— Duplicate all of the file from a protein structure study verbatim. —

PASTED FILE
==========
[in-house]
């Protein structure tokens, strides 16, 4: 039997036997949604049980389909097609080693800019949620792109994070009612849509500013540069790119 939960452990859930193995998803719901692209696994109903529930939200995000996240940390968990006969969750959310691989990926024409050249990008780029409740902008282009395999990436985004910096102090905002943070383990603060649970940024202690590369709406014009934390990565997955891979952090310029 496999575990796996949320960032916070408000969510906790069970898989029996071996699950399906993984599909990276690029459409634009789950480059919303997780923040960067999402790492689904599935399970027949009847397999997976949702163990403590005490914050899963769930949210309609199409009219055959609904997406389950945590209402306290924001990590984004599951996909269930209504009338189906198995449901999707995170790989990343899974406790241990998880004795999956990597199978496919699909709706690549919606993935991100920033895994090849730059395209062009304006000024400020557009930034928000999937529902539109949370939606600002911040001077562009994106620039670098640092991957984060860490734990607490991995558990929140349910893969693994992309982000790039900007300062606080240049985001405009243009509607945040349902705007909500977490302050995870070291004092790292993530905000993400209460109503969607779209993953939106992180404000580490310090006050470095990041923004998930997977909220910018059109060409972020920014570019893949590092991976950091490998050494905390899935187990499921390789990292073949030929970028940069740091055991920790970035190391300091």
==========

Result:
[in-house]
């Protein structure tokens, strides 16, 4: 039997036997949604049980389909097609080693800019949620792109994070009612849509500013540069790119 939960452990859930193995998803719901692209696994109903529930939200995000996240940390968990006969969750959310691989990926024409050249990008780029409740902008282009395999990436985004910096102090905002943070383990603060649970940024202690590369709406014009934390990565997955891979952090310029 496999575990796996949320960032916070408000969510906790069970898989029996071996699950399906993984599909990276690029459409634009789950480059919303997780923040960067999402790492689904599935399970027949009847397999997976949702163990403590005490914050899963769930949210309609199409009219055959609904997406389950945590209402306290924001990590984004599951996909269930209504009338189906198995449901999707995170790989990343899974406790241990998880004795999956990597199978496919699909709706690549919606993935991100920033895994090849730059395209062009304006000024400020557009930034928000999937529902539109949370939606600002911040001077562009994106620039670098640092991957984060860490734990607490991995558990929140349910893969693994992309982000790039900007300062606080240049985001405009243009509607945040349902705007909500977490302050995870070291004092790292993530905000993400209460109503969607779209993953939106992180404000580490310090006050470095990041923004998930997977909220910018059109060409972020920014570019893949590092991976950091490998050494905390899935187990499921390789990292073949030929970028940069740091055991920790970035190391300091």